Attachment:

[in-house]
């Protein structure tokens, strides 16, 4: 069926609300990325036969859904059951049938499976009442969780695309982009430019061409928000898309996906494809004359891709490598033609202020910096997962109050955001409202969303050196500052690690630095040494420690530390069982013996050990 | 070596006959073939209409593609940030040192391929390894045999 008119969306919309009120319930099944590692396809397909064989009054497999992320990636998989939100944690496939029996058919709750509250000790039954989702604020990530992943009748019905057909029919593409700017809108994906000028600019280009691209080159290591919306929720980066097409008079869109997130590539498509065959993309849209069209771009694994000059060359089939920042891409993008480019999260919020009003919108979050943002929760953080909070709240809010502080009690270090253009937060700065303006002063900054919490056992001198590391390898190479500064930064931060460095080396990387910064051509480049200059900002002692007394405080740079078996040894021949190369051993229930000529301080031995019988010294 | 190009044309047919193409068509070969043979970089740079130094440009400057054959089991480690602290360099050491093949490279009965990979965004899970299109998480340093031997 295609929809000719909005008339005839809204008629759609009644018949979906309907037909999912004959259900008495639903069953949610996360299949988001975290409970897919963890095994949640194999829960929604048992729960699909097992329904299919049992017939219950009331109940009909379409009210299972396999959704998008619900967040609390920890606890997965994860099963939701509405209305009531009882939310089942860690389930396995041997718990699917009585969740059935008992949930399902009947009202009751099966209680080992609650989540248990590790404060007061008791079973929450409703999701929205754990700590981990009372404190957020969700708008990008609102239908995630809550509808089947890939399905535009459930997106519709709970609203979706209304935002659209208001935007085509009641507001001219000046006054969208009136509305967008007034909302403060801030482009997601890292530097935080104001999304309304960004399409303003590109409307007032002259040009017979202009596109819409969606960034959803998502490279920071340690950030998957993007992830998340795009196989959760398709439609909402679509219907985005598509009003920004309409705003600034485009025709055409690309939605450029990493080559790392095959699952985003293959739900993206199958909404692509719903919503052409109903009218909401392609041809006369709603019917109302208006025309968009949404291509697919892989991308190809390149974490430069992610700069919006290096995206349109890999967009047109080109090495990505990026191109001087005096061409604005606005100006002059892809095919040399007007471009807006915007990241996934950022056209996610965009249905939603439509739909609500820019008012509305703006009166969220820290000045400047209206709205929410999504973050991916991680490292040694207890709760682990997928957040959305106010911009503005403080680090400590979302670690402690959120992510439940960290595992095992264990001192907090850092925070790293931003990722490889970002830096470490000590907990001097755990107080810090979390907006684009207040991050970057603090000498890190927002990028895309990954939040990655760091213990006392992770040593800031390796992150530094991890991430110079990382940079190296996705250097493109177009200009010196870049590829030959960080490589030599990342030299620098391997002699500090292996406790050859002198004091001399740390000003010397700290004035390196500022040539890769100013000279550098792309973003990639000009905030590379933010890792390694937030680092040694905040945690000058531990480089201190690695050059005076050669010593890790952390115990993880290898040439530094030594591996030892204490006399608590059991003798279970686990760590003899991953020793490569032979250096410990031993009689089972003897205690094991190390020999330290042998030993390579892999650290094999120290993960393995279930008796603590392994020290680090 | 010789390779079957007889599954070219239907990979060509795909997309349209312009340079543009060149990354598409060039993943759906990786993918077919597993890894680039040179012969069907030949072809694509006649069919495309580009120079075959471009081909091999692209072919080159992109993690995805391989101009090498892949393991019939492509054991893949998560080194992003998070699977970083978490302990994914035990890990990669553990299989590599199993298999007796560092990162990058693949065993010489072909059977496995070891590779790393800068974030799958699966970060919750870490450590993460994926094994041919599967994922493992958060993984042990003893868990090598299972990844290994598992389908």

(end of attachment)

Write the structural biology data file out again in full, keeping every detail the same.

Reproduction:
[in-house]
């Protein structure tokens, strides 16, 4: 069926609300990325036969859904059951049938499976009442969780695309982009430019061409928000898309996906494809004359891709490598033609202020910096997962109050955001409202969303050196500052690690630095040494420690530390069982013996050990 | 070596006959073939209409593609940030040192391929390894045999 008119969306919309009120319930099944590692396809397909064989009054497999992320990636998989939100944690496939029996058919709750509250000790039954989702604020990530992943009748019905057909029919593409700017809108994906000028600019280009691209080159290591919306929720980066097409008079869109997130590539498509065959993309849209069209771009694994000059060359089939920042891409993008480019999260919020009003919108979050943002929760953080909070709240809010502080009690270090253009937060700065303006002063900054919490056992001198590391390898190479500064930064931060460095080396990387910064051509480049200059900002002692007394405080740079078996040894021949190369051993229930000529301080031995019988010294 | 190009044309047919193409068509070969043979970089740079130094440009400057054959089991480690602290360099050491093949490279009965990979965004899970299109998480340093031997 295609929809000719909005008339005839809204008629759609009644018949979906309907037909999912004959259900008495639903069953949610996360299949988001975290409970897919963890095994949640194999829960929604048992729960699909097992329904299919049992017939219950009331109940009909379409009210299972396999959704998008619900967040609390920890606890997965994860099963939701509405209305009531009882939310089942860690389930396995041997718990699917009585969740059935008992949930399902009947009202009751099966209680080992609650989540248990590790404060007061008791079973929450409703999701929205754990700590981990009372404190957020969700708008990008609102239908995630809550509808089947890939399905535009459930997106519709709970609203979706209304935002659209208001935007085509009641507001001219000046006054969208009136509305967008007034909302403060801030482009997601890292530097935080104001999304309304960004399409303003590109409307007032002259040009017979202009596109819409969606960034959803998502490279920071340690950030998957993007992830998340795009196989959760398709439609909402679509219907985005598509009003920004309409705003600034485009025709055409690309939605450029990493080559790392095959699952985003293959739900993206199958909404692509719903919503052409109903009218909401392609041809006369709603019917109302208006025309968009949404291509697919892989991308190809390149974490430069992610700069919006290096995206349109890999967009047109080109090495990505990026191109001087005096061409604005606005100006002059892809095919040399007007471009807006915007990241996934950022056209996610965009249905939603439509739909609500820019008012509305703006009166969220820290000045400047209206709205929410999504973050991916991680490292040694207890709760682990997928957040959305106010911009503005403080680090400590979302670690402690959120992510439940960290595992095992264990001192907090850092925070790293931003990722490889970002830096470490000590907990001097755990107080810090979390907006684009207040991050970057603090000498890190927002990028895309990954939040990655760091213990006392992770040593800031390796992150530094991890991430110079990382940079190296996705250097493109177009200009010196870049590829030959960080490589030599990342030299620098391997002699500090292996406790050859002198004091001399740390000003010397700290004035390196500022040539890769100013000279550098792309973003990639000009905030590379933010890792390694937030680092040694905040945690000058531990480089201190690695050059005076050669010593890790952390115990993880290898040439530094030594591996030892204490006399608590059991003798279970686990760590003899991953020793490569032979250096410990031993009689089972003897205690094991190390020999330290042998030993390579892999650290094999120290993960393995279930008796603590392994020290680090 | 010789390779079957007889599954070219239907990979060509795909997309349209312009340079543009060149990354598409060039993943759906990786993918077919597993890894680039040179012969069907030949072809694509006649069919495309580009120079075959471009081909091999692209072919080159992109993690995805391989101009090498892949393991019939492509054991893949998560080194992003998070699977970083978490302990994914035990890990990669553990299989590599199993298999007796560092990162990058693949065993010489072909059977496995070891590779790393800068974030799958699966970060919750870490450590993460994926094994041919599967994922493992958060993984042990003893868990090598299972990844290994598992389908």